The murals in Northern Ireland have become symbols of Northern Ireland, depicting the past and present political and religious divisions of the region.
Belfast and Derry contain perhaps the most famous political murals in Europe . It is thought that nearly 2,000 murals have been recorded since the 1970s. In 2014 The Belfast Mural Guide estimated that there are around 300 quality murals on display in Belfast, many of which have varying degrees of age and deterioration. The murals commemorate, convey and depict aspects of culture and history. The subject matter of the murals often reflects what is important to a particular community. Thus, a mural exists to express an idea or message, and can usually be seen as a reflection of values that are dear to that community.
In Irish republican regions the themes of murals can range from the Irish hunger strike of 1981 , with particular reference to strike leader Bobby Sands ; murals of international solidarity with revolutionary groups are as common as those highlighting a specific issue, such as the Ballymurphy massacre or the McGurk bar bombing . In the working class Unionist community, murals are used to promote Ulster Loyalist paramilitary groups such as the Ulster Defence Association and Ulster Volunteer Force and to commemorate their deceased member. However, traditional themes such as William of Orange and the Battle of the Boyne , the Battle of the Somme and the 36th Ulster Division are equally common.
The murals can be described as a mirror of political change, as they have been painted over the last century and depict all the important historical and political events in unique murals. In 1908 Ulster Loyalists began depicting William of Orange on a white horse to reinforce the Orange identity of Ulster Protestants. Irish Republican mural paintings appeared in the late 1970s and can be seen in particular as a visual representation of a social movement radicalised after the IRA began to fight for a higher political voice and a united Ireland .
The murals are for the most part located in working-class areas of Northern Ireland, mainly in Belfast and Derry . Perhaps the most famous and easily recognisable mural is that of Bobby Sands on the side wall of Sinn Féin ‘s Falls Road office . In second place is a collection of murals on Irish republican and international themes by the so-called ‘International Wall’, also in Belfast. In Derry, Free Derry Corner, where the slogan ‘You enter Free Derry’ was painted in 1969, shortly after the Battle of Bogside. Free Derry Corner was used as a model for other murals in Northern Ireland, including ‘You Are Now Going Loyalist Sandy Row’ mural in Belfast, which was a response to the republican message of Free Derry Corner and ‘You Are Now’ Mural Entering Derry Journal Country’, which is an advert for Derry publication.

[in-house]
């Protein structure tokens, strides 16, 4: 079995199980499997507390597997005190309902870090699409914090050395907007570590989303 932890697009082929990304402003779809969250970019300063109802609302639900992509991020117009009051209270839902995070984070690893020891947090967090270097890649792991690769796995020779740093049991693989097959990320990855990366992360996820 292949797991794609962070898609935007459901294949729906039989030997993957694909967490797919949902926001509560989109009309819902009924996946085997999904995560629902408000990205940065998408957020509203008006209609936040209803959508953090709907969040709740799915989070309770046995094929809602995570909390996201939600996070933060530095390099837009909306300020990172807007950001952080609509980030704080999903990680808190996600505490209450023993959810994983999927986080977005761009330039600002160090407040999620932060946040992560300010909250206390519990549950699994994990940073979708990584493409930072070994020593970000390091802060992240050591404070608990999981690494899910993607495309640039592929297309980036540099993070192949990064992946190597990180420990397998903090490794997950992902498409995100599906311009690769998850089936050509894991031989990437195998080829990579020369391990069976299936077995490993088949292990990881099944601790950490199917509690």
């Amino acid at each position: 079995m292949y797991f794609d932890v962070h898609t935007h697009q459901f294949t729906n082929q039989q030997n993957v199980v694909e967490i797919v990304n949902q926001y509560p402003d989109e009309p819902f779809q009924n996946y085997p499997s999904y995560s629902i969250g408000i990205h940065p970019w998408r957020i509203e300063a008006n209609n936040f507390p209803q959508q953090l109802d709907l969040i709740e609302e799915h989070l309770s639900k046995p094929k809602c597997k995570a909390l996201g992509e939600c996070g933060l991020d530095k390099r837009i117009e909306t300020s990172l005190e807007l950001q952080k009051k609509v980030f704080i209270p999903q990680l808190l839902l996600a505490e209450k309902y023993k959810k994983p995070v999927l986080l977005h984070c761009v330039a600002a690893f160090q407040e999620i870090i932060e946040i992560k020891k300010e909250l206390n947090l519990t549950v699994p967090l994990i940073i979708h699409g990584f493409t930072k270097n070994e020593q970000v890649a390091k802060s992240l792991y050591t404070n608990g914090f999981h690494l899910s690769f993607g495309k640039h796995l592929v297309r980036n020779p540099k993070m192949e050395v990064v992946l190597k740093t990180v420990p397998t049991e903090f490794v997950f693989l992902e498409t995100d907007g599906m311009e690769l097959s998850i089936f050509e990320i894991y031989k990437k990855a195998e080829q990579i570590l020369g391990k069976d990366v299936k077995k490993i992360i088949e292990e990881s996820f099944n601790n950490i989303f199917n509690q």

Not all murals in Northern Ireland are directly political or sectarian in nature, with some memorable events such as the Great Irish Famine , and other moments in Irish history . Many depict events from Irish mythology , and images from Irish mythology are often included in political murals. Some murals avoid the theme of Ireland altogether, instead focusing on neutral subjects such as litter prevention and C.S. Lewis’s novel The Lion, the Witch and the Wardrobe . Derry has a mural depicting the five main characters from the TV show Derry Girls. Murals embodying peace and tolerance are becoming increasingly popular among school groups, with children either designing or painting murals around their schools. As many paramilitaries are now involved in community service, many of the rigid murals across Northern Ireland have been decommissioned (although this trend is reversed in times of tension). This change was further highlighted in 2007 when Bogside artists were invited to Washington DC for the Smithsonian Folklife Festival. The three artists were invited to recreate murals on the Washington Mall .